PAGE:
Thank you for sharing these thoughts. One more bonus: the fact that we have the same name, even with different spellings? Guaranteed we’re going to be friends. 🙂

    Reply

    1. Debby Hudson

      I think I’m just now making peace with the moving aspect of so much of my life. Wish I’d heard those good words when I was going through it. Thanks for sharing your “we’re going to be friends” story. I do like a happy ending. Absolutely, Debbie…we’re going to be friends 🙂

      Reply

  2. Michael Hawley

    You got a good one in Carol!

    Reply

    1. Debby Hudson

      Yes, I sure did Michael!

      Reply

  3. gardenvalleysally

    Wonderful story, Debby. But, I have to know : is she soaking her feet in a fish tank?

    Reply

    1. Debby Hudson

      I can’t believe I still have the picture of her, Sally. Not even sure why I do as I wasn’t with her. Yes, that’s fish. She and her husband travel a lot and this was on one of their trips where she tried this. She’s also adventurous, as you can see. I forget the purpose of this. I’ll have to ask her.

      Reply

  4. Lisa notes...

    Love this story, Debby. And I so agree with this: “It’s the people in my life who are different from me that make me better. They give perspective and model grace by accepting my differences.” I have several friends who are very different from me, but we grow because of it.

    Reply

    1. Debby Hudson

      That’s so true, isn’t it Lisa? We do grow because of our differences. Glad you’ve experienced that too.

      Reply

  5. Michele Morin

    YES!! I cherish my friends who are different from me — and I’m thankful for the myriad traits that I learn from them (and all the things that I wish would rub off on me!) This is a delightful post!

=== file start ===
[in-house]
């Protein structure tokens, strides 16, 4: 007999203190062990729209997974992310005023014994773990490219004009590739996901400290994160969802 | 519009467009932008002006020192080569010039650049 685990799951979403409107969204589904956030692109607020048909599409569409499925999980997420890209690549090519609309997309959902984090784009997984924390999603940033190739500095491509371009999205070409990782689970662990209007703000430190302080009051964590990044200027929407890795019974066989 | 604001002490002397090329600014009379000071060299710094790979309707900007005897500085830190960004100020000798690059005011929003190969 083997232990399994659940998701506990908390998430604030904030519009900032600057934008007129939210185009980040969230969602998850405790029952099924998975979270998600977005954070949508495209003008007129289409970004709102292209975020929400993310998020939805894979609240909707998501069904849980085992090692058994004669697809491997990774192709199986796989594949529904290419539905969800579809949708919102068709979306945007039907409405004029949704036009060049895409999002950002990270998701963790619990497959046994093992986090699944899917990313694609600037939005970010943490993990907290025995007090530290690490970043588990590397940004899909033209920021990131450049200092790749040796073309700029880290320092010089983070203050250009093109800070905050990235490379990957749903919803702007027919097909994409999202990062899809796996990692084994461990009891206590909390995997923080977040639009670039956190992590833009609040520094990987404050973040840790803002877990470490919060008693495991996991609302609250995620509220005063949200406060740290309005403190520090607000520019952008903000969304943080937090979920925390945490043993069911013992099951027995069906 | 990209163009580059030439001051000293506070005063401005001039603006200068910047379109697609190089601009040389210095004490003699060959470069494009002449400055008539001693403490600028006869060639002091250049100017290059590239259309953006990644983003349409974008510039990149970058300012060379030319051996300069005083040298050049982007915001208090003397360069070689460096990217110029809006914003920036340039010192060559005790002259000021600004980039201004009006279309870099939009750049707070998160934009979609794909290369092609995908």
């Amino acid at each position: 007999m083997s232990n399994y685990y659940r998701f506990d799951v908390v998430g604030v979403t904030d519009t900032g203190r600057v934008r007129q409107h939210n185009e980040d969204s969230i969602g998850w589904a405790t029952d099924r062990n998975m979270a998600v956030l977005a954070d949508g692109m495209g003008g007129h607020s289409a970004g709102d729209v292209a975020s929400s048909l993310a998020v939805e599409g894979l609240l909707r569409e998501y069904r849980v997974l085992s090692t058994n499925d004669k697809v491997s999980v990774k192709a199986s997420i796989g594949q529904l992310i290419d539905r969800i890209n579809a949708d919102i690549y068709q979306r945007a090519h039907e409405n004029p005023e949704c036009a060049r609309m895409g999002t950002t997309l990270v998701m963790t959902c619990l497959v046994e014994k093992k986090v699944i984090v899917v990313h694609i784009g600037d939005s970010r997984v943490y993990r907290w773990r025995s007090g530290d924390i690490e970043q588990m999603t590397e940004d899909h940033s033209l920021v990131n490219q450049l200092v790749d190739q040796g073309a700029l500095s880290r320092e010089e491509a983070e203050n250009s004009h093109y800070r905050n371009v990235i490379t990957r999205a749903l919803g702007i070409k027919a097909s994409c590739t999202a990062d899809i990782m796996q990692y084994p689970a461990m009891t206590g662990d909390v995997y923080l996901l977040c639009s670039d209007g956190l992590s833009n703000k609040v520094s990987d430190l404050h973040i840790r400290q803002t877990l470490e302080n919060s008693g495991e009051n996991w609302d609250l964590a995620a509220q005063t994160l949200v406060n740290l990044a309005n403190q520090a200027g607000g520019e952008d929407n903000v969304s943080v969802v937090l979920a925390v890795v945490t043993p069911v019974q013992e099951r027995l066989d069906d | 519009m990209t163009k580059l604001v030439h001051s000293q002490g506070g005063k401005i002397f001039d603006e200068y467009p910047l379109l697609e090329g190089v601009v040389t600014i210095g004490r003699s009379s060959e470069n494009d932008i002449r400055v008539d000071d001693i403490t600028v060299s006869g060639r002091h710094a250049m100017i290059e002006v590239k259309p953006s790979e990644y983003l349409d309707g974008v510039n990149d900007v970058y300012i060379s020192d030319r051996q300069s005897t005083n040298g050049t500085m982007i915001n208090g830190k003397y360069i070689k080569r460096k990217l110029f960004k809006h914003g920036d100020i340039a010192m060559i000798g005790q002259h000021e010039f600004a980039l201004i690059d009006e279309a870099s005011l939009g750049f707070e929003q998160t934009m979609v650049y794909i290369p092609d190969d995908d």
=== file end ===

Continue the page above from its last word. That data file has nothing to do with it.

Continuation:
Reply

    1. Debby Hudson

      Oh, yes, I wish a few things from my friends would rub off on me too, Michele!

      Reply

  6. Laura

    Oh, this is so sweet, and so true. It’s so nice hearing about how your friend pursued you. I love the questions at the end, they get me thinking about opening myself up more for friendship.❤ Oh, and by the way, the feet in the fish tank is a pedicure! Believe it or not, the little fish nibble off the dead skin on your feet, making them silky smooth…I’ve just heard about it, haven’t done it!

    Reply

    1. Debby Hudson

      Thanks for reminding me about this kind of pedicure Laura. My feet are so ticklish I’d probably splash all the water out! Thanks for being part of the conversation.

      Reply

  7. Lesley

    I agree, it’s good to have friends who are different from us. And I like the suggestions people came up with of what they look for in a friend.

    Reply

    1. Debby Hudson

      Facebook can be used for good too 😉 Glad you also enjoy the difference Lesley. It helps us grow.

      Reply

  8. sarahgirl3

    I look for honesty and for someone who will be there for me. I will be the same back. 🙂

    Reply

    1. Debby Hudson

      Thanks Sarah. I think it’s unanimous. xx

      Reply

  9. Brenda

    Love that, Debby. 🙂

    Reply

  10. Donna Reidland

    What a great story! Friendship stories are just as fun and interesting as “how did you meet” marriage stories. Most of mine have developed organically, but there is at least one friend with whom I wish I had done what you did. Thanks for sharing.

    Reply

    1. Debby Hudson

      I agree, Donna. The stories are often so interesting. Thanks for your affirmation.

      Reply

  11. gogathergrow

    Friendship is intentional, don’t you think? Years ago, my best friend and I worked on our ‘friendship garden’, planning times to get together so our garden would flourish. Sometimes we would do painting crafts together, other times we’d go yard saling which is always so much fun with a friend. Then there were times when I’d cry on her shoulder and she’d be there for me. And vice versa. Now we live thousands of miles apart and while FB can minimize the miles, something has changed with the absence. But when we chat again, it’s like we are right there. I miss our visits though.

    Reply

    1. Debby Hudson

      I have to rely on email and Facebook to keep my long-time friend connections too. We’ve all scattered. I’m thankful it helps close the gap, but I agree, it doesn’t take the place of the real life visits. Thanks for sharing your thoughts.

      Reply